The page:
You must have come across advertisements inviting investments in corporate fixed deposits by many companies. The returns offered are quite high as compared to your regular bank fixed deposits. In fact, the mentioned yields are sometimes too attractive to ignore. So, should you invest in these corporate fixed deposits? In this article, we discuss various aspects that you must consider before deciding to invest in corporate fixed deposits. We shall also explain the hidden details behind these advertised eye catching returns. We shall also discuss the risks involved. But we must start with what exactly corporate fixed deposits are.
What are corporate fixed deposits?
Corporate fixed deposits or corporate deposits are just like bank fixed deposits. The difference is that the borrower is a corporate and not a bank. Like banks, companies (accepting such deposits) are obligated to make regular interest payments. Corporate fixed deposits typically offer higher interest rates than bank fixed deposits do but they carry higher risk too. Corporate FDs are unsecured. Bank FDs are secured to the extent of Rs 1 lakh. There have been many instances of defaults by companies on their fixed deposits in the recent past. Hence potential investors must appreciate the risk involved in investing in corporate FDs. One must understand that the companies would raise funds through fixed deposits for two reasons:
- They can raise funds through fixed deposits at a lower rate than they would from a bank
- They are finding it difficult to raise funds through banks or other financial institutions
As banks are not allowed to lend below base rate, many good corporates opt for corporate fixed deposits or non-convertible debentures (NCDs) to lower their cost of borrowing or even diversify their sources of borrowing. Many non-banking finance companies (NBFCs) and housing finance companies (HFCs) such as HDFC Limited, ICICI HFC, fall under this category.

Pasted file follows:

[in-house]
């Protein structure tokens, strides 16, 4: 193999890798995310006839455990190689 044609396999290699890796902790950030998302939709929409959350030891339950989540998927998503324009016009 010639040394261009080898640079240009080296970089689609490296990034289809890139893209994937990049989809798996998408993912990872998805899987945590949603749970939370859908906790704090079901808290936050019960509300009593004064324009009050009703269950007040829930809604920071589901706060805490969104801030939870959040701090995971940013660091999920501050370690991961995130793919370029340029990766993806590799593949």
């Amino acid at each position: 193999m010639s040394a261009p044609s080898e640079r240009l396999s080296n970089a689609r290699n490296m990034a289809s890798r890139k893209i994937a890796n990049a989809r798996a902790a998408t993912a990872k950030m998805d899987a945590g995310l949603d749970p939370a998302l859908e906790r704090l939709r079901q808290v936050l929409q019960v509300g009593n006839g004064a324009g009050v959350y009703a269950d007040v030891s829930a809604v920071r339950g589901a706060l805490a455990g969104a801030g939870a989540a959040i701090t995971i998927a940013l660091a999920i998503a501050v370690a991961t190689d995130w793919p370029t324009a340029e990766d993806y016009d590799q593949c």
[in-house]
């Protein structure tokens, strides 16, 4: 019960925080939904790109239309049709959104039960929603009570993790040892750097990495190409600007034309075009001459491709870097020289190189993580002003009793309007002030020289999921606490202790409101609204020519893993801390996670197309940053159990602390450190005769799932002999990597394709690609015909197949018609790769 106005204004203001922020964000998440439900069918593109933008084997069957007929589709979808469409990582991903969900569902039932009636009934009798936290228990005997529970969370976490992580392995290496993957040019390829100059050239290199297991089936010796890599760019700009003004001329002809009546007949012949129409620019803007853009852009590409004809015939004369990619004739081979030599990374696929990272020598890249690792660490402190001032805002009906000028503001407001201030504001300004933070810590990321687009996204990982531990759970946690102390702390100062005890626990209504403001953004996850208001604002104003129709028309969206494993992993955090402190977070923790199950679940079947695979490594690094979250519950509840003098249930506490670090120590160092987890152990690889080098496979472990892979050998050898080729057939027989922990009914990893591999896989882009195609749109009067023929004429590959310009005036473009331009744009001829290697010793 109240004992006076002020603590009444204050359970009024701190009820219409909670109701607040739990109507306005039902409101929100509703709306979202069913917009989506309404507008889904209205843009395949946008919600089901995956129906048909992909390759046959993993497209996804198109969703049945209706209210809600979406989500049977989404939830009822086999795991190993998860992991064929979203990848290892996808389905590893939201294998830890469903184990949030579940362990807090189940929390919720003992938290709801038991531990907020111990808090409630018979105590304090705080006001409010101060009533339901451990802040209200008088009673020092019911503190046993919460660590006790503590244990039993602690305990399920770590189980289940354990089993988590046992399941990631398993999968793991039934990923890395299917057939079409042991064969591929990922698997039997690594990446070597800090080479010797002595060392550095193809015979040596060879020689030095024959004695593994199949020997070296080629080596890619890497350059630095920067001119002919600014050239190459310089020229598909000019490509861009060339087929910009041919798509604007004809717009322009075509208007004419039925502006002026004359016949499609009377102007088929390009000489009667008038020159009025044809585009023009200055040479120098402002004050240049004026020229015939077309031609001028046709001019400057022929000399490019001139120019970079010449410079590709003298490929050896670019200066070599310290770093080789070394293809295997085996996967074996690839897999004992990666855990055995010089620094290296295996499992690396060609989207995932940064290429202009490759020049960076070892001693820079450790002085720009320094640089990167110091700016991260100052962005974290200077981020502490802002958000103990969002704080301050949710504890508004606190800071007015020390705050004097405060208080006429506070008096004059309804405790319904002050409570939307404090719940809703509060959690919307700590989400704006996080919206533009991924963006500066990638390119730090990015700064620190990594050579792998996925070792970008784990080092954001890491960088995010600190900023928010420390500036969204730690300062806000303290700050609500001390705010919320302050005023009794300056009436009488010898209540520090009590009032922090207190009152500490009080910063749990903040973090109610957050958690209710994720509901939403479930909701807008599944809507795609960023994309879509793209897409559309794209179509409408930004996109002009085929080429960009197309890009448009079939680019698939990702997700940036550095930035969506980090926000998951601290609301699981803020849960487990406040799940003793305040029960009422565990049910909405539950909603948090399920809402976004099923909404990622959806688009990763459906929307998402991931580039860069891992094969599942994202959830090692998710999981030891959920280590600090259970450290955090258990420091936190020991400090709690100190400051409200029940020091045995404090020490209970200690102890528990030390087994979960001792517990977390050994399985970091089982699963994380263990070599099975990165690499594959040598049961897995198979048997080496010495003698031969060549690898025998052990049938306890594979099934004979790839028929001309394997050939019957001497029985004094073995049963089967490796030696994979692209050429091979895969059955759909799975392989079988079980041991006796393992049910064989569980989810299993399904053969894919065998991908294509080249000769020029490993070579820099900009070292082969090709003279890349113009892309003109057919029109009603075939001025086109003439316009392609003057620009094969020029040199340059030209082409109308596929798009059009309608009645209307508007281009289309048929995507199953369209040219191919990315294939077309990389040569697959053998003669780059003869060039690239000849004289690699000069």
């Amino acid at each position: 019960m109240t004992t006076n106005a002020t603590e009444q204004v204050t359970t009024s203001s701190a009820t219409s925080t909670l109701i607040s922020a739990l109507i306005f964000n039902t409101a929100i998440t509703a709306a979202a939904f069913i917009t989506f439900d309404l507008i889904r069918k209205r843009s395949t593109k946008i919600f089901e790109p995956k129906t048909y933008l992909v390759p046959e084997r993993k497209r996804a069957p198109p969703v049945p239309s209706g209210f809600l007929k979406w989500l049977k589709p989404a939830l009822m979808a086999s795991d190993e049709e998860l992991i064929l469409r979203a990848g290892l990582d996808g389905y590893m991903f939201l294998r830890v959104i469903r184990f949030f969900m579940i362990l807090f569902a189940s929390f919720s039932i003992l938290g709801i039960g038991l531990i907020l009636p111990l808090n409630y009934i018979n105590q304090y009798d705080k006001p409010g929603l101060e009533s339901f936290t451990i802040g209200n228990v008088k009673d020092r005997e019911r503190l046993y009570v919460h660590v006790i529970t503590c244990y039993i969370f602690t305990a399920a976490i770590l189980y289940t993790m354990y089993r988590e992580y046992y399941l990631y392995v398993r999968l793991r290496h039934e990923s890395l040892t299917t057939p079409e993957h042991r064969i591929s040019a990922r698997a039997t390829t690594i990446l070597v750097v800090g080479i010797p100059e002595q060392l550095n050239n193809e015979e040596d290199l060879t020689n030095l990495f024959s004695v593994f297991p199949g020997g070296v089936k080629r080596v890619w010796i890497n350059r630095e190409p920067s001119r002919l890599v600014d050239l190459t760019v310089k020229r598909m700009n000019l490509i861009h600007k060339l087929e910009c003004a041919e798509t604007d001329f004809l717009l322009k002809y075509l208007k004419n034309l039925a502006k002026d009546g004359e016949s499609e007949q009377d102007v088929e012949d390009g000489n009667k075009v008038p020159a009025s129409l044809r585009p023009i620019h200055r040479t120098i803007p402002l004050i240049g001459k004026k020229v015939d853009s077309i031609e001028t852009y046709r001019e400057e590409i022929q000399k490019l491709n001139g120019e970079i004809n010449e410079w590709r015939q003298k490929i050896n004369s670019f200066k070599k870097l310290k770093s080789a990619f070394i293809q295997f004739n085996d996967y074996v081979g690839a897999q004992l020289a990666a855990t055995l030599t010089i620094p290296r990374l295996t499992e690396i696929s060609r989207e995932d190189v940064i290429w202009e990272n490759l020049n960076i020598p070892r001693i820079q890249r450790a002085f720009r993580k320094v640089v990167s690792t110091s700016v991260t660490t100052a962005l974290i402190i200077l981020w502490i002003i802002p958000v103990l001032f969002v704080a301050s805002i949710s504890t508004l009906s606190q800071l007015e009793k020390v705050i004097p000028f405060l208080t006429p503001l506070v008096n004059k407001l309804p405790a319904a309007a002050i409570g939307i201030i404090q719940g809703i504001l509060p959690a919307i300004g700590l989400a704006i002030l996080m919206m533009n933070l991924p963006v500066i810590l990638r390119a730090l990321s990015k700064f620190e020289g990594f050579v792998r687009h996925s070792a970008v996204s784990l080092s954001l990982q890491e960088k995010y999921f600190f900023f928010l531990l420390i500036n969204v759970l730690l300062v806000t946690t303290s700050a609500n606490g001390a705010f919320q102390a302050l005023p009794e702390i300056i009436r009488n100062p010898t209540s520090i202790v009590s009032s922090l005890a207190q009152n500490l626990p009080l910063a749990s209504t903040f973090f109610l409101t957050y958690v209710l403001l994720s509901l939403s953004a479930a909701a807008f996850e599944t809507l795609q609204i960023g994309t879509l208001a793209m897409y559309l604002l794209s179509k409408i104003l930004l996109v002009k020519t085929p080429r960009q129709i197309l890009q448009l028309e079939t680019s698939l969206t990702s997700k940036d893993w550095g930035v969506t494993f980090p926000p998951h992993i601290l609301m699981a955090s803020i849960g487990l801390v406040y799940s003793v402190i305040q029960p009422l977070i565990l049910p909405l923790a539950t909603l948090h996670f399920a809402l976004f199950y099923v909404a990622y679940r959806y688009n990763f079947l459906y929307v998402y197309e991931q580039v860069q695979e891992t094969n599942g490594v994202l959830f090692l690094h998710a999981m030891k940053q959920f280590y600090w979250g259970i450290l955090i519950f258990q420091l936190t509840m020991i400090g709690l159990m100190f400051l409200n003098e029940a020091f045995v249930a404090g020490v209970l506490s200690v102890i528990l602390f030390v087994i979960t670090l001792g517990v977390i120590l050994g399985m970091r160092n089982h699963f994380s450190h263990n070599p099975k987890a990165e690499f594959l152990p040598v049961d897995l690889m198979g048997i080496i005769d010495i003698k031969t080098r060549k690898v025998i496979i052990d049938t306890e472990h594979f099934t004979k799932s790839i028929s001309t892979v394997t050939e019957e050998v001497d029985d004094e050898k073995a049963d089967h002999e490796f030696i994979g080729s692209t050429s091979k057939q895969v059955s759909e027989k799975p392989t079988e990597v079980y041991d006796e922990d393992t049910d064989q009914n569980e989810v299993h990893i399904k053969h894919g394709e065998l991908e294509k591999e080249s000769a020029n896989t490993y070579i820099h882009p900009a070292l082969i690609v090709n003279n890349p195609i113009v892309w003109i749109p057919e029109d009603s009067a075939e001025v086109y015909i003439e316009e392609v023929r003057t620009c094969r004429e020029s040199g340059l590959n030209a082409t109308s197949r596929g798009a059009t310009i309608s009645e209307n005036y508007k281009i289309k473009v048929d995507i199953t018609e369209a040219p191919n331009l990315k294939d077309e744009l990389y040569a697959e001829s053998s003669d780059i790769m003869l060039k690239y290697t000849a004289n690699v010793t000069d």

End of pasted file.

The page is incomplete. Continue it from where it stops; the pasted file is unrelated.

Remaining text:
There is another category of companies where banks have effectively shut their lending doors. Such either companies do not meet quality for loans under credit appraisal process used by the banks or are offered bank loans at extremely high interest rates. Such firms turn to public deposits to raise funds to churn existing debt or meet other fund requirements. Under the present scenario, real estate firms and construction companies fall under this category.
If you are planning to invest in corporate fixed deposits, make sure you invest in the FDs by companies falling in the first category.
Credit rating for corporate fixed deposits is not mandatory
It is not mandatory to get the corporate fixed deposits rated or disclose the rating to the potential even if the instrument has been rated. This is one of the reasons many stressed companies opt for fixed deposit route (instead of NCDs) to raise funds. However, most good companies get their fixed deposit schemes rated by debt rating agencies. Hence, stay from unrated deposits and invest only in highly rated (AA or above) corporate deposits.
As per extant regulations, interest rate offered on corporate fixed deposits is capped at 12.5% per annum. Hence, if the interest rate offered is at the upper end of the spectrum, it is a good indicator that the concerned corporate is struggling to raise funds elsewhere.
Regulations also require companies inviting deposits to provide net profit and dividend history for the last three years and information about past defaults (on payments to retail investors). This information can also be used, apart from the credit rating, to assess credit worthiness of the borrower.